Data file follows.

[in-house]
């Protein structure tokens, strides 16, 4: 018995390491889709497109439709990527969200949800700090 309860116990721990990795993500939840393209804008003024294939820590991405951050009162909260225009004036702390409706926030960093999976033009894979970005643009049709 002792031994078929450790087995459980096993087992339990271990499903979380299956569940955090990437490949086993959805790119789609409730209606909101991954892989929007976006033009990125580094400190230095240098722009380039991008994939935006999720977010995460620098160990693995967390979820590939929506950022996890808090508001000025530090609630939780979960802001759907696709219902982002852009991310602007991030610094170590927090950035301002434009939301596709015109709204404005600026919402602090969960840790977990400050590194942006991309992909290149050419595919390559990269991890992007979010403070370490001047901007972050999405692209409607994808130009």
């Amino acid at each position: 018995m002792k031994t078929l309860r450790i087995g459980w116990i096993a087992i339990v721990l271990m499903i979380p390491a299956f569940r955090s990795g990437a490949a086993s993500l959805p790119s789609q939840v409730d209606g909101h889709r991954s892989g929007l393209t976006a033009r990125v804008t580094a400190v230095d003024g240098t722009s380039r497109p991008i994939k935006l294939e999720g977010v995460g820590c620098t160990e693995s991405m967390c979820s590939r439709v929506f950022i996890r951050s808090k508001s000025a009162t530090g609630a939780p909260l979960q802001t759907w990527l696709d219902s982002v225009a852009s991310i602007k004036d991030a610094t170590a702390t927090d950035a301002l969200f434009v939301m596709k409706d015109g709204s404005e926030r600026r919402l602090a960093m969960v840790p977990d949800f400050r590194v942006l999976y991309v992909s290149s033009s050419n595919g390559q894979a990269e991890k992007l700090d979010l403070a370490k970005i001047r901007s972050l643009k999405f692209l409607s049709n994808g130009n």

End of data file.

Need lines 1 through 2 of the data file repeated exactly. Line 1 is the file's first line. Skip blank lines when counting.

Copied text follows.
[in-house]
């Protein structure tokens, strides 16, 4: 018995390491889709497109439709990527969200949800700090 309860116990721990990795993500939840393209804008003024294939820590991405951050009162909260225009004036702390409706926030960093999976033009894979970005643009049709 002792031994078929450790087995459980096993087992339990271990499903979380299956569940955090990437490949086993959805790119789609409730209606909101991954892989929007976006033009990125580094400190230095240098722009380039991008994939935006999720977010995460620098160990693995967390979820590939929506950022996890808090508001000025530090609630939780979960802001759907696709219902982002852009991310602007991030610094170590927090950035301002434009939301596709015109709204404005600026919402602090969960840790977990400050590194942006991309992909290149050419595919390559990269991890992007979010403070370490001047901007972050999405692209409607994808130009």